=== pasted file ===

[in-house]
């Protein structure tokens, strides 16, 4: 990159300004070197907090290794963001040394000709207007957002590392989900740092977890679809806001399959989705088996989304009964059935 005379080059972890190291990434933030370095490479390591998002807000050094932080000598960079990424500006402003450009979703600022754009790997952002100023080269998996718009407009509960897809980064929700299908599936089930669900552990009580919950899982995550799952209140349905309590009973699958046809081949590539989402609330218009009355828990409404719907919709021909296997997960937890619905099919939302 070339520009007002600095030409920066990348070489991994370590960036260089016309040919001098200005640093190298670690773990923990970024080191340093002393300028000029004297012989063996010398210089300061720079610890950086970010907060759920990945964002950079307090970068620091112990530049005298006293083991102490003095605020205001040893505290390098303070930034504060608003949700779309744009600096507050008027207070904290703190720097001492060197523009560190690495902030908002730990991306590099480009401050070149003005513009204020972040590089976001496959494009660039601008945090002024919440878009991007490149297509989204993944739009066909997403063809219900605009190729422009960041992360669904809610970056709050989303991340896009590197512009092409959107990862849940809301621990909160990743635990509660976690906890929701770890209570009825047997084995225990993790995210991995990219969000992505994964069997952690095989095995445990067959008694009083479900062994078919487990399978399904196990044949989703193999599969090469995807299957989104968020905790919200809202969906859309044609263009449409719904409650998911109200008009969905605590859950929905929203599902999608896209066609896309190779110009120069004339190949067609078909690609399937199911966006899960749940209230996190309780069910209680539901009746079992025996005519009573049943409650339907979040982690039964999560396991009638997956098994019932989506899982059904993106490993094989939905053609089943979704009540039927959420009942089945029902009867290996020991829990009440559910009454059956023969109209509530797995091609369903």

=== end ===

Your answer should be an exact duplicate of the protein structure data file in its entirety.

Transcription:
[in-house]
């Protein structure tokens, strides 16, 4: 990159300004070197907090290794963001040394000709207007957002590392989900740092977890679809806001399959989705088996989304009964059935 005379080059972890190291990434933030370095490479390591998002807000050094932080000598960079990424500006402003450009979703600022754009790997952002100023080269998996718009407009509960897809980064929700299908599936089930669900552990009580919950899982995550799952209140349905309590009973699958046809081949590539989402609330218009009355828990409404719907919709021909296997997960937890619905099919939302 070339520009007002600095030409920066990348070489991994370590960036260089016309040919001098200005640093190298670690773990923990970024080191340093002393300028000029004297012989063996010398210089300061720079610890950086970010907060759920990945964002950079307090970068620091112990530049005298006293083991102490003095605020205001040893505290390098303070930034504060608003949700779309744009600096507050008027207070904290703190720097001492060197523009560190690495902030908002730990991306590099480009401050070149003005513009204020972040590089976001496959494009660039601008945090002024919440878009991007490149297509989204993944739009066909997403063809219900605009190729422009960041992360669904809610970056709050989303991340896009590197512009092409959107990862849940809301621990909160990743635990509660976690906890929701770890209570009825047997084995225990993790995210991995990219969000992505994964069997952690095989095995445990067959008694009083479900062994078919487990399978399904196990044949989703193999599969090469995807299957989104968020905790919200809202969906859309044609263009449409719904409650998911109200008009969905605590859950929905929203599902999608896209066609896309190779110009120069004339190949067609078909690609399937199911966006899960749940209230996190309780069910209680539901009746079992025996005519009573049943409650339907979040982690039964999560396991009638997956098994019932989506899982059904993106490993094989939905053609089943979704009540039927959420009942089945029902009867290996020991829990009440559910009454059956023969109209509530797995091609369903």